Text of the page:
Five new books ecologists and socialists should look out for

Friday, March 17, 2017

Climate & Capitalism editor Ian Angus takes a look at three important new books on the growing global environmental crisis and two that mark the 100th anniversary of the Russian Revolution.

The reviews are featured in the March edition of his “Ecosocialist Bookshelf” series, originally published on Climate & Capitalism.

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1. A Farewell to Ice: A Report from the Arctic — Peter Wadhams

Most of the scientific establishment predict that the North Pole will be free of ice around the middle of this century. As Peter Wadhams, the world’s leading expert on sea ice, demonstrates in this book, even this assessment of the future is optimistic.

Wadhams has visited the Polar Regions more often than any other living scientist — 50 times since he was on the first ship to circumnavigate the Americas in 1970 — and has a uniquely authoritative perspective on the changes they have undergone and where those changes will lead.

He shows how a series of rapid feedbacks in the Arctic region are accelerating change there more rapidly than almost all scientists have previously realised, and how the dangers of further acceleration are very real.

2. Nature is a Battlefield: Towards a Political Ecology — Razmig Keucheyan

In the midst of the current ecological crisis, there is often lofty talk of the need for humanity to ‘overcome its divisions’ and work together to tackle the big challenges of our time.

But as Razmig Keucheyan shows, the real picture is very different.

Just take the case of the location of toxic waste landfills in the United States: if you want to know where waste is most likely to be dumped, ask yourself where Blacks, Hispanics, Native Americans and other racial minorities live and where the poorest neighbourhoods are.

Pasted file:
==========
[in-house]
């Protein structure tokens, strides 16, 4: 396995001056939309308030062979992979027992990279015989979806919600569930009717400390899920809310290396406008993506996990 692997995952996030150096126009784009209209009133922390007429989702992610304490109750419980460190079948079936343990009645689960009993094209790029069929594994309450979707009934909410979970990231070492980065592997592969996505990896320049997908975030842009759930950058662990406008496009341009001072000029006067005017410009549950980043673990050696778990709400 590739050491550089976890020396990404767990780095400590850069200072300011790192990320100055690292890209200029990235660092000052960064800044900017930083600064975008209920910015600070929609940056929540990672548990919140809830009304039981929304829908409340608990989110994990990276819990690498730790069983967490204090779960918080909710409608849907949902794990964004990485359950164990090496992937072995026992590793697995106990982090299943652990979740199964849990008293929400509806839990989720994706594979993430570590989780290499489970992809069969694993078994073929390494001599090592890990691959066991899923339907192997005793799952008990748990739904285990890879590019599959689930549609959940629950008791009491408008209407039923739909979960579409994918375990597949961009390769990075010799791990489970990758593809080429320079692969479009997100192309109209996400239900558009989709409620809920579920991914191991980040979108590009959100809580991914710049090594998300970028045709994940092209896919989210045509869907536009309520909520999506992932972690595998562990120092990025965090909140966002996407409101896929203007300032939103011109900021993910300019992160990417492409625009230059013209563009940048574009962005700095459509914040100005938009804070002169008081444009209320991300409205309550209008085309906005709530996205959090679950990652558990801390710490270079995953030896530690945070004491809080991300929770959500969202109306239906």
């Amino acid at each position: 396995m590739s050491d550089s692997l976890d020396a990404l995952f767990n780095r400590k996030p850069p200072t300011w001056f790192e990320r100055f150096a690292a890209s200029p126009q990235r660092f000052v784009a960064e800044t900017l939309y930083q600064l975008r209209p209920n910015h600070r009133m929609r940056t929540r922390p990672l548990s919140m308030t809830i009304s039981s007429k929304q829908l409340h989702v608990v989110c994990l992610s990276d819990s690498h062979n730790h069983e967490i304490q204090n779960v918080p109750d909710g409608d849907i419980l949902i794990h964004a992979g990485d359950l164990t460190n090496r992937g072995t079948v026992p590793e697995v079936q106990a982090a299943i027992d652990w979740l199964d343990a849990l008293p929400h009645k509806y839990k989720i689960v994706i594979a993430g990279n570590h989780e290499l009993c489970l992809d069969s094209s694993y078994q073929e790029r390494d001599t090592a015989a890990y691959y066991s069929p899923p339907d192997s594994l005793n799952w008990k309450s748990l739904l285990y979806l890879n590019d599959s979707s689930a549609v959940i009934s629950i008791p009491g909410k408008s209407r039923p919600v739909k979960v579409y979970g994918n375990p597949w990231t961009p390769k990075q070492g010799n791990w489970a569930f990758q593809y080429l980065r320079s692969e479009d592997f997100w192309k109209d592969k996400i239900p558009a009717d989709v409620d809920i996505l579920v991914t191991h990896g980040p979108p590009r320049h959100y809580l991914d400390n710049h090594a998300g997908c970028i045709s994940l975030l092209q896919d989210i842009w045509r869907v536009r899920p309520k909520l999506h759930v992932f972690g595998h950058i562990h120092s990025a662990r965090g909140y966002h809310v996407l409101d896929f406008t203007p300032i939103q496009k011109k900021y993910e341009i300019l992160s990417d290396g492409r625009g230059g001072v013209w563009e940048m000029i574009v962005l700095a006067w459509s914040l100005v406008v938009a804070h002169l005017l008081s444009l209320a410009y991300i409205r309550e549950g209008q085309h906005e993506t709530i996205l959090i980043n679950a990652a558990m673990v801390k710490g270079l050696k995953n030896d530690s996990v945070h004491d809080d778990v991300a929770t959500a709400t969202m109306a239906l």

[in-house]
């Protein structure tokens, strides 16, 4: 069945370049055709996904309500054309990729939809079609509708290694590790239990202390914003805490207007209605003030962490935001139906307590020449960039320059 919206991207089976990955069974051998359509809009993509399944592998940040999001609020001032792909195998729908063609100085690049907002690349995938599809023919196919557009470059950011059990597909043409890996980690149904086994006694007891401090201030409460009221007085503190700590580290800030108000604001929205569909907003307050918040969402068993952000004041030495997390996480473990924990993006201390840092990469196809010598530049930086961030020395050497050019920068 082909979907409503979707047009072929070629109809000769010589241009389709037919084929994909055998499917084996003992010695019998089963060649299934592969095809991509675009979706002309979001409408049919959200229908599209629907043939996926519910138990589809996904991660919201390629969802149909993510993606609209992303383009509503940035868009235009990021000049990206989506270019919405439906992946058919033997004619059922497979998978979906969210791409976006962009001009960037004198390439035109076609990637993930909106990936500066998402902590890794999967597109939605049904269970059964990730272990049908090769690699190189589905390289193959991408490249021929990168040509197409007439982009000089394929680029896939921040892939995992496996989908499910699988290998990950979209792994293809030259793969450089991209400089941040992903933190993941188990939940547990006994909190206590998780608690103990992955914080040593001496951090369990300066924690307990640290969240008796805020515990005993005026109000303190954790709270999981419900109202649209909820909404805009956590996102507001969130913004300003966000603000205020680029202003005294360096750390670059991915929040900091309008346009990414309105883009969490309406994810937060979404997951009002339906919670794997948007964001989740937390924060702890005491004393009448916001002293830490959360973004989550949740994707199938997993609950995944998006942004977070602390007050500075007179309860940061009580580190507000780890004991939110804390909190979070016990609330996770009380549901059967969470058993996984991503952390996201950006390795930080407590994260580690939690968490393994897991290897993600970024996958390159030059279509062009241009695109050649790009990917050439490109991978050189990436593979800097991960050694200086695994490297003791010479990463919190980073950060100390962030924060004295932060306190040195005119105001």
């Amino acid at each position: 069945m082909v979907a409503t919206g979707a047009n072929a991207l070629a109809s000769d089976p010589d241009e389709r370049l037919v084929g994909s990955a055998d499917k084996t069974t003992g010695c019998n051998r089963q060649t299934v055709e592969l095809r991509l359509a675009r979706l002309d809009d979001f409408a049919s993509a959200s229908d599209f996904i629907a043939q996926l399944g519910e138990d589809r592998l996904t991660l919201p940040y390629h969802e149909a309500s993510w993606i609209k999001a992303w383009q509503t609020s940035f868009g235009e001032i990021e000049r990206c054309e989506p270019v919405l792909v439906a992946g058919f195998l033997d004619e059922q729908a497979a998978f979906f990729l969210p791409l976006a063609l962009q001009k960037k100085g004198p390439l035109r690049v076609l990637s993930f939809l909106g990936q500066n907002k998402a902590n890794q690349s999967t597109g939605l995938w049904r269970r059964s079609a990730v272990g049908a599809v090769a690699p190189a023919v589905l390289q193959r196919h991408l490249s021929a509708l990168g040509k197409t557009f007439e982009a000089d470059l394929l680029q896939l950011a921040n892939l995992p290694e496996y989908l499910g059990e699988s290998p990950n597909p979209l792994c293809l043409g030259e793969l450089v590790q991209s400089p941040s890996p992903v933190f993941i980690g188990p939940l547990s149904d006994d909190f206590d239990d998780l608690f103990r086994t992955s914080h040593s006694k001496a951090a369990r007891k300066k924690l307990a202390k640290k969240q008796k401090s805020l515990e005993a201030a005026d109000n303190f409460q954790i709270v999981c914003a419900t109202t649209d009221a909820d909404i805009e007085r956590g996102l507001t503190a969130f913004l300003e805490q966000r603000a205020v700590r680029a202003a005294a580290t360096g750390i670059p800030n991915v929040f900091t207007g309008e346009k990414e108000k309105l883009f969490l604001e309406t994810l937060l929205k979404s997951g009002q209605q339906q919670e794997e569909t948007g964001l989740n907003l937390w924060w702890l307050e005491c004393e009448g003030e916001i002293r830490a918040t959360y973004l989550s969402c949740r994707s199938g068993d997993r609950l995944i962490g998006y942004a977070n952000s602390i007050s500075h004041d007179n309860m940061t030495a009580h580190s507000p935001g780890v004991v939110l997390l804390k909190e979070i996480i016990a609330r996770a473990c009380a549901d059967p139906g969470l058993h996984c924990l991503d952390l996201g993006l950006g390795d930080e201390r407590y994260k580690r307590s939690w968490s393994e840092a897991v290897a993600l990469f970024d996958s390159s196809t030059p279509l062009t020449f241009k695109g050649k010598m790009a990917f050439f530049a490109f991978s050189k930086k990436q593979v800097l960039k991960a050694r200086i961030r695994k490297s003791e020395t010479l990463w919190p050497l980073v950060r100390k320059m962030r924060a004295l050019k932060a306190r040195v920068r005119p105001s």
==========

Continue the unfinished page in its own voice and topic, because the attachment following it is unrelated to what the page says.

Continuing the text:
This kind of “environmental racism” is by no means restricted to the US: it is very much a global phenomenon.

Through a sharp critique of the way capitalism responds to environmental disaster, this innovative book provides a fresh perspective on some of the most critical issues confronting our societies today.

3. Retreat from a Rising Sea: Hard Choices in an Age of Climate Change — Orrin H Pilkey, Linda Pilkey-Jarvis, Keith C Pilkey

Melting ice sheets and warming oceans are causing the seas to rise. By the end of this century, hundreds of millions of people living at low elevations along coasts will be forced to retreat to higher and safer ground.

Because of sea-level rise, major storms will inundate areas farther inland and will lay waste to critical infrastructure, such as water-treatment and energy facilities, creating vast, irreversible pollution by decimating landfills and toxic-waste sites.

This big-picture, policy-oriented book explains in gripping terms what rising oceans will do to coastal cities and the drastic actions we must take now to remove vulnerable populations.

4. A People’s History of the Russian Revolution — Neil Faulkner

The Russian Revolution may well be the most misunderstood event in modern history. Neil Faulkner sets out to debunk the myths.

In this fast-paced introduction to the tumultuous events, the Russian people are the heroes. Faulkner shows how a mass movement of millions, organised in democratic assemblies, mobilised for militant action and destroyed a regime of landlords, profiteers and warmongers.

Laced with first-hand testimony, this history seeks to rescue the democratic essence of the revolution from its detractors and deniers, offering a perfect primer for the modern reader.

5. October 1917 — workers in power — Paul Le Blanc, David Mandel, others

Historian Lars Lih writes: “A fascinating and unexpected collection of materials that shine a needed light on the workers revolution of 1917.

“The centrepiece is David Mandel’s classic essay ‘The historical legitimacy of the October Revolution’, one of the best ever statements of the meaning of a central aspect of the revolution: worker support for soviet power.

“Extremely useful is Paul Le Blanc’s guide to some of the best (and some of the worst) accounts of the tumultuous year. And finally, we have the eloquent words of revolutionary participants: Lenin, Luxemburg, and Trotsky.

“All in all, a spirited defence of the October Revolution at a time when many people would like to forget all about it.”

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